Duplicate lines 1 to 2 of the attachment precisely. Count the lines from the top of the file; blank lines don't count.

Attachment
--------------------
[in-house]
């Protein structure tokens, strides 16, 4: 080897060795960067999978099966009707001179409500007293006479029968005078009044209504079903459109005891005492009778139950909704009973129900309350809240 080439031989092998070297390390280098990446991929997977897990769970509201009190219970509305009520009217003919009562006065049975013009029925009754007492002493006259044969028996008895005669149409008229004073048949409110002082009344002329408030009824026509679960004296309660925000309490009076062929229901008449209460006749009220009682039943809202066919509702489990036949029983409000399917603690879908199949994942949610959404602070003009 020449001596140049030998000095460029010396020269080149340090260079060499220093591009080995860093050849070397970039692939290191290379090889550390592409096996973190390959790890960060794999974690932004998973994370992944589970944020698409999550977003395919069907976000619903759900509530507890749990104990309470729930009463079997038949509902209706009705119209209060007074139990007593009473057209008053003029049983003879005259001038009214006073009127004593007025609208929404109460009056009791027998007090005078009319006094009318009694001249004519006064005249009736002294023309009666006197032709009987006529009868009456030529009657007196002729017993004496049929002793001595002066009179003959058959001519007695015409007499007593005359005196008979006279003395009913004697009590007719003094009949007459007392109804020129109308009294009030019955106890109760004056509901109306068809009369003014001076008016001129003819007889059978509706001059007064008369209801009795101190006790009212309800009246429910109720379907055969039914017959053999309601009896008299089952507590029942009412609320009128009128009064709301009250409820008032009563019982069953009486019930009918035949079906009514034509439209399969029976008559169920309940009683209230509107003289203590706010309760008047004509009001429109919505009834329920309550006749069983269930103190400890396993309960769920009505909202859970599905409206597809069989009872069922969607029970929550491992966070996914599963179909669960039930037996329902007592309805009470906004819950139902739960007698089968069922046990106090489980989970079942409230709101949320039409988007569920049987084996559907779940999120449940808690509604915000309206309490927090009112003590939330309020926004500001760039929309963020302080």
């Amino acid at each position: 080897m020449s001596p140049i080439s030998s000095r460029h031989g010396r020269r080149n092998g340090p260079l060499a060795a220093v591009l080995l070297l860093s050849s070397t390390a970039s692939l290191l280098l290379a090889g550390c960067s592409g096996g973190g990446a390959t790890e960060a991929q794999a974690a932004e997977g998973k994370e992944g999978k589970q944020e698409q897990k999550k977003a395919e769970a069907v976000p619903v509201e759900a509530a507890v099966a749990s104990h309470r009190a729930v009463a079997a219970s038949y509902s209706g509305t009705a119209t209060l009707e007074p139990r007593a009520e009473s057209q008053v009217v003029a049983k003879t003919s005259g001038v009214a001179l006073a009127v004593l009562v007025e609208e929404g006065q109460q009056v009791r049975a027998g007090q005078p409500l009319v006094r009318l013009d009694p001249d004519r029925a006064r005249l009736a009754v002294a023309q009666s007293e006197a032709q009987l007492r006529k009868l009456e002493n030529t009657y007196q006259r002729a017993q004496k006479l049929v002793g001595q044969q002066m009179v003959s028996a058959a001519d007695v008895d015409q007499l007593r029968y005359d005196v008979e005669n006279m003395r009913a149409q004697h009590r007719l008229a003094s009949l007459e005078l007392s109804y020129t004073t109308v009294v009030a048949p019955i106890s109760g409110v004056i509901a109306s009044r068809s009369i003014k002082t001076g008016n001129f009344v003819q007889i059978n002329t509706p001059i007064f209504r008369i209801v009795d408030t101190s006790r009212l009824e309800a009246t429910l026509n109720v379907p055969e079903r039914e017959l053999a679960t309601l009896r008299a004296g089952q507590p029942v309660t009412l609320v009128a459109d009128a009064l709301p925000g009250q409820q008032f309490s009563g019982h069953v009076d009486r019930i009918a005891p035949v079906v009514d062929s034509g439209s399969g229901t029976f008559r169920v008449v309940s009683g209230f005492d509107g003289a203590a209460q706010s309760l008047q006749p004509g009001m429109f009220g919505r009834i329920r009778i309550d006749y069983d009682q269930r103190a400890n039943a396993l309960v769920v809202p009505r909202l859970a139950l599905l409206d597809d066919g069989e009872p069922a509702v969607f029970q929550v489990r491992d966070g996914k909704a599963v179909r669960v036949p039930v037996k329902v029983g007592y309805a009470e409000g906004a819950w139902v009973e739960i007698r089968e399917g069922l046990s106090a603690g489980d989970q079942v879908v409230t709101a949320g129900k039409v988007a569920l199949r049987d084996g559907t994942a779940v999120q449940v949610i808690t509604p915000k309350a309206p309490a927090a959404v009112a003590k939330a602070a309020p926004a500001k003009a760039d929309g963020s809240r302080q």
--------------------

[in-house]
């Protein structure tokens, strides 16, 4: 080897060795960067999978099966009707001179409500007293006479029968005078009044209504079903459109005891005492009778139950909704009973129900309350809240 080439031989092998070297390390280098990446991929997977897990769970509201009190219970509305009520009217003919009562006065049975013009029925009754007492002493006259044969028996008895005669149409008229004073048949409110002082009344002329408030009824026509679960004296309660925000309490009076062929229901008449209460006749009220009682039943809202066919509702489990036949029983409000399917603690879908199949994942949610959404602070003009 020449001596140049030998000095460029010396020269080149340090260079060499220093591009080995860093050849070397970039692939290191290379090889550390592409096996973190390959790890960060794999974690932004998973994370992944589970944020698409999550977003395919069907976000619903759900509530507890749990104990309470729930009463079997038949509902209706009705119209209060007074139990007593009473057209008053003029049983003879005259001038009214006073009127004593007025609208929404109460009056009791027998007090005078009319006094009318009694001249004519006064005249009736002294023309009666006197032709009987006529009868009456030529009657007196002729017993004496049929002793001595002066009179003959058959001519007695015409007499007593005359005196008979006279003395009913004697009590007719003094009949007459007392109804020129109308009294009030019955106890109760004056509901109306068809009369003014001076008016001129003819007889059978509706001059007064008369209801009795101190006790009212309800009246429910109720379907055969039914017959053999309601009896008299089952507590029942009412609320009128009128009064709301009250409820008032009563019982069953009486019930009918035949079906009514034509439209399969029976008559169920309940009683209230509107003289203590706010309760008047004509009001429109919505009834329920309550006749069983269930103190400890396993309960769920009505909202859970599905409206597809069989009872069922969607029970929550491992966070996914599963179909669960039930037996329902007592309805009470906004819950139902739960007698089968069922046990106090489980989970079942409230709101949320039409988007569920049987084996559907779940999120449940808690509604915000309206309490927090009112003590939330309020926004500001760039929309963020302080």